AS far as the Irish people were concerned, our troops were fighting a savage but ignorant force armed with stone-age weapons and our soldiers died because they did not want to intimidate or take aggressive action. The reality, however, was distinctly different.


And then there was Jadorville. I do not wish to go back over the details of the battle that took place at the mining village in September 1961, but rather I want to look at some of the things that led its strategic failure.

The battle itself was a tactical success - a company of 150 Irish troops well dug-in and defending their ground successfully against a mercenary-led force that at one point numbered up to 3000. The fact (that) the Irish troops of "A" Company, 35th Battalion were able to hold out for a week in the face of numerically superior force with support weapons and airpower should be a matter of pride to all of us who have worn the uniform. However, many of the mistakes made were to come after the battle and they were largely made through the lack of information at all levels in both the Irish and O.N.U.C. command structure.

The besieged Irish troops had managed to fight their opponents to a stand-still and agreed to a ceasefire after four days. In agreeing to the cease-fire, the Irish had given much and received little, not even the water they had been promised. Commandant Pat Quinlan, the company commander had made decisions based on the promise of U.N.jets being deployed to support the besieged defenders. The initial mention of this seems to sway negotiations in Quinlan's favour, but then when the jets didn't appear it undermined his bargaining position.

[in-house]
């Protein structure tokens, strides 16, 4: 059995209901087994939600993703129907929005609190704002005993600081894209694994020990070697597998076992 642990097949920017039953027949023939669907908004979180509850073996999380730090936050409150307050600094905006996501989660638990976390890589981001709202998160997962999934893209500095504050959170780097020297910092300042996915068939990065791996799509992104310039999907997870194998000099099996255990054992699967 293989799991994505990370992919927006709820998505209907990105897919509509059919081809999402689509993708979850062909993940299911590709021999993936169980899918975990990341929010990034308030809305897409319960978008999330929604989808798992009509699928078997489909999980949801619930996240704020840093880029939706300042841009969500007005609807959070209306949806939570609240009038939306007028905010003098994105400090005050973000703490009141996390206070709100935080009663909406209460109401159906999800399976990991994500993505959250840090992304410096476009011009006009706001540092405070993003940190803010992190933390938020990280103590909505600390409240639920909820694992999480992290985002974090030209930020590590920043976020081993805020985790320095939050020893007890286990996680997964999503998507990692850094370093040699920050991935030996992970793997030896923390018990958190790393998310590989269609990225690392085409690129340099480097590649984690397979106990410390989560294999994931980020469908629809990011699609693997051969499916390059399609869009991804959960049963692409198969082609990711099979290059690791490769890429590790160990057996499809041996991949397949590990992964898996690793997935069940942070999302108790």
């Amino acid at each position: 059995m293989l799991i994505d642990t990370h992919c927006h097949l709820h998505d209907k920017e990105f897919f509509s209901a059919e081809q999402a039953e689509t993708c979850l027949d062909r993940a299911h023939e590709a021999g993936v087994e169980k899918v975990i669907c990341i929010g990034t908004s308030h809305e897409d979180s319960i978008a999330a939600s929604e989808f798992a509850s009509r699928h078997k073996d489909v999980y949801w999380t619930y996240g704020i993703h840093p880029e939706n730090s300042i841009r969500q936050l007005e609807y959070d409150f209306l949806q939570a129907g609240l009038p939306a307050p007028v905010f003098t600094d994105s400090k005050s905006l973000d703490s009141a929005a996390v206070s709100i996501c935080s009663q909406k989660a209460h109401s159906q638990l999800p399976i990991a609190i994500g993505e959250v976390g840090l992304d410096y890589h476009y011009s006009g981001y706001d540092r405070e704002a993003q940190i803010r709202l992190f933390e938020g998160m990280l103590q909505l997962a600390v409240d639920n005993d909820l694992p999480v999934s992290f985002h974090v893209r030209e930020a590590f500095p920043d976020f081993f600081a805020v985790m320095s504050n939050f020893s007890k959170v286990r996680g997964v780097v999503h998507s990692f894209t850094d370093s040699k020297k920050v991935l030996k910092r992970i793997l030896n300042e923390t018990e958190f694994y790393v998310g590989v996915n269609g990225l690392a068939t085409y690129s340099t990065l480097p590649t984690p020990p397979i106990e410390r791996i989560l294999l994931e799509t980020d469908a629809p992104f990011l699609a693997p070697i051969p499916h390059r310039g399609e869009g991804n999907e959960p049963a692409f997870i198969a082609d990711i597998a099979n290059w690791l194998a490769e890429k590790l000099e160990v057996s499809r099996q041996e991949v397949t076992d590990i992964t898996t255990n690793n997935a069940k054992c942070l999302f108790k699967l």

Unfortunately he found himself and his troops becoming cogs in a U.N. apparatus that couldn't make up its mind whether it was a war machine or a peace force. The Katangans has simply exploited the U.N.'s lack of focus and unwillingness to apply military force - a piece of classic asymmetrical warfare, long before Al-Qaeda had even reared its head.

Firstly, the U.N. could not decide whether it was on a war footing to stop a province seceding or merely conducting a police action. Then, it decided to engage in actions that its forces were plainly not equipped for. Why wasn't air support sought in the early stages. One jet could have made all the difference for Quinlan and his men. Having said that, one series of well-aimed radio broadcasts at the population in the Jadotville area could have had an impact.

However it was obvious that neither Conor Cruise O'Brien, nor the various military officers running operations, had any grasp of the gravity of Quinlan's situation. Had they been monitoring his radio traffic, the news of the surrender would not have come as a surprise. As it happened the bluff in relation to provision of air support merely served to speed up that inevitability. It is obvious that this is at least one lesson we have learned from the Congo and recently we have seen Lieut-General Pat Nash use it to good effect in his preparations for the E.U.F.O.R. deployment to Chad. General Nash was clear there would be no deployment of troops until the necessary resources were put in place on the ground to support them. . . . . . . . .

So it seems that a failure of any intelligence mechanism local or O.N.U.C. Mission zone wide was a contributing factor to events leading up to the ambush, no troops cannot be expected to work in the dark.

Kevin in Deva :cheers:

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Dear Mr Ryan,

Thank you very much for posting this article. I hadn't seen it. Declan Power summarises the situation and the events very clearly, although most of the informed commentaries on Niemba refer to a bridge that had been damaged, rather than a roadblock per se.


Copyright ? D'Lynn Waldron